Print Club Boston
Tell us about your business.Print Club Boston was born out of my desire to create a place for screenprint in my daily art practice. As a recent fine art graduate, I looked to ways I could translate some of my conceptual concerns to smaller, less production-heavy prints that could then be made available online. It is important to me that the prints have a thematic cohesion and all be produced by hand. I never want to them to be mindlessly mechanical or materiality indifferent, but rather a beautifully tactile object for the home. I’ve kept them accessibly priced so they could be enjoyed by a diverse range of print lovers. I have released two series of prints so far and I’m excited for the collections to become more collaborative. I see the business evolving to be a point of connectivity between other artists and makers. Through travel, project collaborations, special events and social media I’ve been able to begin a process of cultivating a global creative community around Print Club that will continue to grow.
Tell us about your workspace, shop, or studio.All of our prints are currently handmade in a sunny, bay-windowed room at the front of my home in Somerville, MA. Printers are notorious for their fastidious cleanliness and organization and our studio doesn't differ much from this! In addition to plenty of flat, clean surfaces for printing and a space to pin up work and inspiration, I like to keep inspiring books close to my workspace. At the moment I'm often looking at a catalog from the Great Exhibition at the Crystal Palace and a wonderful book by Penny Sparke called The Modern Interior. Our hope for Print Club Boston is to expand our studio through establishing a community screenprinting shop. This facility would provide open access and workshops for printers around Boston. It would also be a meeting place and a creative hub, hosting talks, exhibitions, visiting printers and special printing events.
What inspires you?Theatrical stage sets, David Hockney’s etchings, symmetry and grids, museum period rooms, libraries, birdcages and glasshouses. Travel. A particularly decorative cornice or architectural flourish, linen-bound books and beautiful graphic design, planning dinner parties and playing host to lively discussions between friends. Los Angeles. Events and environments that engage all the senses, contemporary art shows hung in gilded interiors. Flowers – any and all. Trompe l’oeil and optical illusion. Other artists and makers who are spending their days doing what they love and sharing that commitment with the world around them.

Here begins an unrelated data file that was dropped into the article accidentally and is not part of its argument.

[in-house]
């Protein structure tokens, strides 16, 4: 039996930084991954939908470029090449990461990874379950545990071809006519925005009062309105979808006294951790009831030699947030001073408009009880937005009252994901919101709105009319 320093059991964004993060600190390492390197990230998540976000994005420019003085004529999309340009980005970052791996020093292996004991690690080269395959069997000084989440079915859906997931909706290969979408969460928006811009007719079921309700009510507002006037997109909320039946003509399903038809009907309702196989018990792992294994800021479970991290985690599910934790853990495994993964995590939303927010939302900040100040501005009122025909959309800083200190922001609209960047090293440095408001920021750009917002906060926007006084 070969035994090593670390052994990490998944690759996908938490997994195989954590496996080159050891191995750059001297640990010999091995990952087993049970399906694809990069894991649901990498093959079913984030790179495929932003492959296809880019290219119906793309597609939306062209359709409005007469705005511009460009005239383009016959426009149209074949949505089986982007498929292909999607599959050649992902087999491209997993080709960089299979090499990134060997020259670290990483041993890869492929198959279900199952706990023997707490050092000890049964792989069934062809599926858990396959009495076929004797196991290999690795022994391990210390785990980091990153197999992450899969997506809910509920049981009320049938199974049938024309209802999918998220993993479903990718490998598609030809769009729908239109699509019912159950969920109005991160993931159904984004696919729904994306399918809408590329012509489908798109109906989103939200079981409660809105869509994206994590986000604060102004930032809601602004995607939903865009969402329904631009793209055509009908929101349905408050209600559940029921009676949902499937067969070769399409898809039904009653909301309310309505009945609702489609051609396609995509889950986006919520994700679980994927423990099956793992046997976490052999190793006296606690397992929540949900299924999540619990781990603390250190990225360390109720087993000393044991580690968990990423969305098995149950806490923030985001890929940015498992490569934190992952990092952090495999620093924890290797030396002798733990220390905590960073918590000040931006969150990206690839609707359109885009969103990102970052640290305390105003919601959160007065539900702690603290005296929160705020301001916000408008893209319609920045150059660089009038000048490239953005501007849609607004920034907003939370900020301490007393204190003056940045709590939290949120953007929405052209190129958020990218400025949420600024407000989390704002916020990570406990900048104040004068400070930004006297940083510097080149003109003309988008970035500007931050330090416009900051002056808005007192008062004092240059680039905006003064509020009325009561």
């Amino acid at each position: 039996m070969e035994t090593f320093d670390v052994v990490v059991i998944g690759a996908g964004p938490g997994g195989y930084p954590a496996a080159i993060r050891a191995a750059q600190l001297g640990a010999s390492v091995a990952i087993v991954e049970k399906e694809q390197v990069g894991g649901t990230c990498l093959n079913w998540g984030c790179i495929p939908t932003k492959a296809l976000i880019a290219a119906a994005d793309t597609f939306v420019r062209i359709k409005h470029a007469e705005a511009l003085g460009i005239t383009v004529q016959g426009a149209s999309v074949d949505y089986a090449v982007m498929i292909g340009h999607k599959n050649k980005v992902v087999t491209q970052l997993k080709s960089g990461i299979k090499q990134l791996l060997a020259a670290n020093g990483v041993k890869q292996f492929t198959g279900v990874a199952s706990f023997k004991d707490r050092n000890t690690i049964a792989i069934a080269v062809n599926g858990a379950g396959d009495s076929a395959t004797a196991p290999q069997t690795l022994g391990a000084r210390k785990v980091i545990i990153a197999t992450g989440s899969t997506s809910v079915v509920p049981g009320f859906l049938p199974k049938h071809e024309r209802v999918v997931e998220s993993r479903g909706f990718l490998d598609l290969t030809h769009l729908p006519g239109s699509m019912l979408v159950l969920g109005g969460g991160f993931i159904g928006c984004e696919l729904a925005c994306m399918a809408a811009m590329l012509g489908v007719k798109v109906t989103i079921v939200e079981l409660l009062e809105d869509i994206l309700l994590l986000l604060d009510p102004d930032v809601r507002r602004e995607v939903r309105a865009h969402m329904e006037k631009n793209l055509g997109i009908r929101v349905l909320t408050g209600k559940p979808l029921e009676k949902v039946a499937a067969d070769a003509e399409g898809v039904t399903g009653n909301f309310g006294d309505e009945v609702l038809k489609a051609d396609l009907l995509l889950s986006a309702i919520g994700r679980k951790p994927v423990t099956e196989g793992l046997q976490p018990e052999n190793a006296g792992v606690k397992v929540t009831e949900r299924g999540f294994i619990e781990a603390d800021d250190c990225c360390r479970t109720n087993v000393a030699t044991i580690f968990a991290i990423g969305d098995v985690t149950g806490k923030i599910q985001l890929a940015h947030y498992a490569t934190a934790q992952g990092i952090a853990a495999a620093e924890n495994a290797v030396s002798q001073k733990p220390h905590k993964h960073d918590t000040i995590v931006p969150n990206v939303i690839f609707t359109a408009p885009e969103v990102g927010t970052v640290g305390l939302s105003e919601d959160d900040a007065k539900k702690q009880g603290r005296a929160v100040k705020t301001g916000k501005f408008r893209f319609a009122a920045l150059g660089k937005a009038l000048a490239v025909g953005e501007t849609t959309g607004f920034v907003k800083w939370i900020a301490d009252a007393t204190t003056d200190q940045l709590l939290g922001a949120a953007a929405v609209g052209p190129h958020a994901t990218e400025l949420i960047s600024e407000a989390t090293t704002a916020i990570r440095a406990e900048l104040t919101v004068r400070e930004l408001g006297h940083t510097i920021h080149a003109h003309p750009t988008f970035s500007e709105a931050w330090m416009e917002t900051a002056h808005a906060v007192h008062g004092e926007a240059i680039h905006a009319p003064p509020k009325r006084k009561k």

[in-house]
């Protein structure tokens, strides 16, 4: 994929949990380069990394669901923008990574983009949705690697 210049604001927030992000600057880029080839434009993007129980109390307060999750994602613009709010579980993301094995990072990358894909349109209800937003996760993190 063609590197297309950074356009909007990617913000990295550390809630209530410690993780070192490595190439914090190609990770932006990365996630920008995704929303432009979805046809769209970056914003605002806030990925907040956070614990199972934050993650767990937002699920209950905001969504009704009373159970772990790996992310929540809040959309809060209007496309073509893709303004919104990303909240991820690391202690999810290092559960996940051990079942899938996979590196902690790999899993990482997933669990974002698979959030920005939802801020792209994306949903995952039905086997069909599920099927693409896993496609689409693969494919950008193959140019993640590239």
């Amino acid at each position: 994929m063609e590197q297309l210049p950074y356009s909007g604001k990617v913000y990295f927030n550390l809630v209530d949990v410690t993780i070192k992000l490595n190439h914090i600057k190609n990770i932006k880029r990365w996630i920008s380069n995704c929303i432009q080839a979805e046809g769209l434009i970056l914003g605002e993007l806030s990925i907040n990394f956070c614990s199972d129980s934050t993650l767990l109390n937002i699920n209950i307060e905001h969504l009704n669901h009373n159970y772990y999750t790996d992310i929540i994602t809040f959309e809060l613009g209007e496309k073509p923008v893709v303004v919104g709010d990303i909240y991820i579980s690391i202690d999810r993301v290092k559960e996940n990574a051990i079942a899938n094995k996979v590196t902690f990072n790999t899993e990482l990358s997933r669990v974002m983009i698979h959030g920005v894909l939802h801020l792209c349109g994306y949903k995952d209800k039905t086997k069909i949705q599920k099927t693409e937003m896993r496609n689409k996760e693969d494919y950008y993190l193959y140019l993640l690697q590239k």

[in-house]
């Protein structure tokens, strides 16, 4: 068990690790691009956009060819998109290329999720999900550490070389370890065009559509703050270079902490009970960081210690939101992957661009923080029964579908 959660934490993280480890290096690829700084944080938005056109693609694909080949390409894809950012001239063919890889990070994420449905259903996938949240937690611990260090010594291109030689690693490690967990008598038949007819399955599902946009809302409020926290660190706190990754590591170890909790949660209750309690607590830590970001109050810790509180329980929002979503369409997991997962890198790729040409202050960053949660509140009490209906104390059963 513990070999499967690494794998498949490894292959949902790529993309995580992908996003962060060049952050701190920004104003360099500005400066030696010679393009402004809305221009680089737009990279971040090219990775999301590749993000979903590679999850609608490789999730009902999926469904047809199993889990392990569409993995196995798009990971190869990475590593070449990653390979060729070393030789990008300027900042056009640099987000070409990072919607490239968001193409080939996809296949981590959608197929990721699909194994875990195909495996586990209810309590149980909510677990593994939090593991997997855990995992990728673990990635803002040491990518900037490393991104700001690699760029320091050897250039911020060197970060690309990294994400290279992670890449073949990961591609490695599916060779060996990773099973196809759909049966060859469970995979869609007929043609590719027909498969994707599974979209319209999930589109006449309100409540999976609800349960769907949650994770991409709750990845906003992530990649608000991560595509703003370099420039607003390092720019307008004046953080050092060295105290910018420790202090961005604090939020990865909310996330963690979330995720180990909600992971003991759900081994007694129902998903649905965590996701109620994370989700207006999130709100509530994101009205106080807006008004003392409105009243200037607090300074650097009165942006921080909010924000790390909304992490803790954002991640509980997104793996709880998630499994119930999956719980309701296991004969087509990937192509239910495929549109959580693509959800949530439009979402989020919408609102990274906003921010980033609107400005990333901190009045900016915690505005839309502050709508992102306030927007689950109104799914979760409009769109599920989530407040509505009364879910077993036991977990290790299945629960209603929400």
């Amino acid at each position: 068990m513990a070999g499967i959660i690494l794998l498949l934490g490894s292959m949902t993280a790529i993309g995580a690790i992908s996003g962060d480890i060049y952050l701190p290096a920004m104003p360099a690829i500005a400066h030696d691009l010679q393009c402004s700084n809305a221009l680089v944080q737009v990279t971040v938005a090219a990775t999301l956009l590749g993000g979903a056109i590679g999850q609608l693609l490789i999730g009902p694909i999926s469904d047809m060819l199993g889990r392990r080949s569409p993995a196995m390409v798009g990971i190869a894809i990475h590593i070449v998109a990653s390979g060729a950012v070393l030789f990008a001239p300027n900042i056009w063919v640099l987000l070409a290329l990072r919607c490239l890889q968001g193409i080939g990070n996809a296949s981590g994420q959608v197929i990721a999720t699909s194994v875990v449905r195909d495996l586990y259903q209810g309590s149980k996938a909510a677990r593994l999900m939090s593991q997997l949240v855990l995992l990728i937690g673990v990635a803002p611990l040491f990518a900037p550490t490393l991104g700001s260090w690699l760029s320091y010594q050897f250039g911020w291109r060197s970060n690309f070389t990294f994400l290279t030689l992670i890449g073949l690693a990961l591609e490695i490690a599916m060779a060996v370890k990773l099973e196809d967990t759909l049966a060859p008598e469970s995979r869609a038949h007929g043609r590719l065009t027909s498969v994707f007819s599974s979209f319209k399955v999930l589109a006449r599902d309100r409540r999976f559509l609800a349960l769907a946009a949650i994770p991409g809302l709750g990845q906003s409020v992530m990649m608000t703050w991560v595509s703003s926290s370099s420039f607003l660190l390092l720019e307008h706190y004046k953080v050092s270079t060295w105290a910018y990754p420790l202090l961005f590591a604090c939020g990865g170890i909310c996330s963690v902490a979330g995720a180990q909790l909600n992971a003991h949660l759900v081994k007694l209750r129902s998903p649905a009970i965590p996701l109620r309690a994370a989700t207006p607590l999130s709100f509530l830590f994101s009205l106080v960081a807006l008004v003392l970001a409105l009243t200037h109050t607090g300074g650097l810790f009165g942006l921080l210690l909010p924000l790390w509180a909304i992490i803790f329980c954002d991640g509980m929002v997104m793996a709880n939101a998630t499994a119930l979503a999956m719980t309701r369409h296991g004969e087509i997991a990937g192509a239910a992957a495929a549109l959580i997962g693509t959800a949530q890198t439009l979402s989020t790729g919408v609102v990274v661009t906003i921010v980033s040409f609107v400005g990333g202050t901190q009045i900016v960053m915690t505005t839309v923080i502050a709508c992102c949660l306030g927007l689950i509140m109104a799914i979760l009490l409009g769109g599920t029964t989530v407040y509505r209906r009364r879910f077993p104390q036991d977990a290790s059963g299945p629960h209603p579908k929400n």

What makes your business stand out?A guiding principle behind a lot of the decisions I’ve made thus far has been community. Printmaking has always been a practice based in connectivity and collaboration and this is something I always look to draw on. From the beginning, I have kept a portion of each printed edition available for a ‘print swap.’ Swappers can get in touch to propose an exchange of a good or service and their print comes free of traditional charge. This neighborly gesture is truly in the spirit of print’s history of dissemination and exchange. It has also become one of the most fulfilling aspects of our business and has both fostered lasting friendships with fellow Bostonians and connected us with makers in locations as diverse as Croatia and Australia. Additionally, I would highlight the specific materiality of the work as a unique aspect of the business. The prints are all produced with many generations of longevity in mind, using handmade, archival cotton paper and high-quality non-toxic ink.
What advice would you give an aspiring creative entrepreneur?To never waiver from their original impulse to make things. Quality, authenticity, and commitment never move in and out of style and they will always provide a sense of direction for all business decisions. I would also say that the actual process of making should never feel like mere labor, there is an engaging of the mind through the act of making – thinking and feeling are contained within that process and it is those active times that plans and ambitions can be crystalized. Be frank in identifying weaknesses & proactive in approaching them, whether through honing a technical skill or developing a business strategy. I would also emphasize the need for connection. When one is getting started it can feel like a lonely endeavor, however there are an increasing number of ways to connect to your local and global community of creative entrepreneurs. Never shy away from getting in touch with people you admire, in my experience this kind of action has only been met with shared enthusiasm.
What does American Made mean to you?It places great value in the intimate connection between hand and head. American Made is not just about making, but also about inspiring. Both inspiring a new generation of Americans to similarly take up the drive to produce beautiful, high quality goods but also to inspire and bind together those who are making purchases to value what they put in their home and bring into their lives; to buy less but value more. Objects and products that are made by hand give people a connection to a material reality – these are made by another person, a person taking great pride in their work. This connection lends itself to a feeling of collectivism; engaged Americans purchasing and valuing the work of other creative Americans.
Mark Your Calendar
WINNERS ANNOUNCEDOct. 17, 2014
2014 Award Winner and Audience Choice Winner announced.See past Award Winners
AMERICAN MADE MEETUPNov. 7, 2014
Join Martha at the American Made Summit kickoff cocktail party.Buy Tickets Now
AMERICAN MADE SUMMITNov. 8, 2014
Don’t miss our networking event and maker lecture series in New York City.Buy Tickets Now
RENEGADE CRAFT FAIRNov. 15 - 16, 2014
Shop for holiday gifts at the Martha Stewart American Made Pavilion.Learn More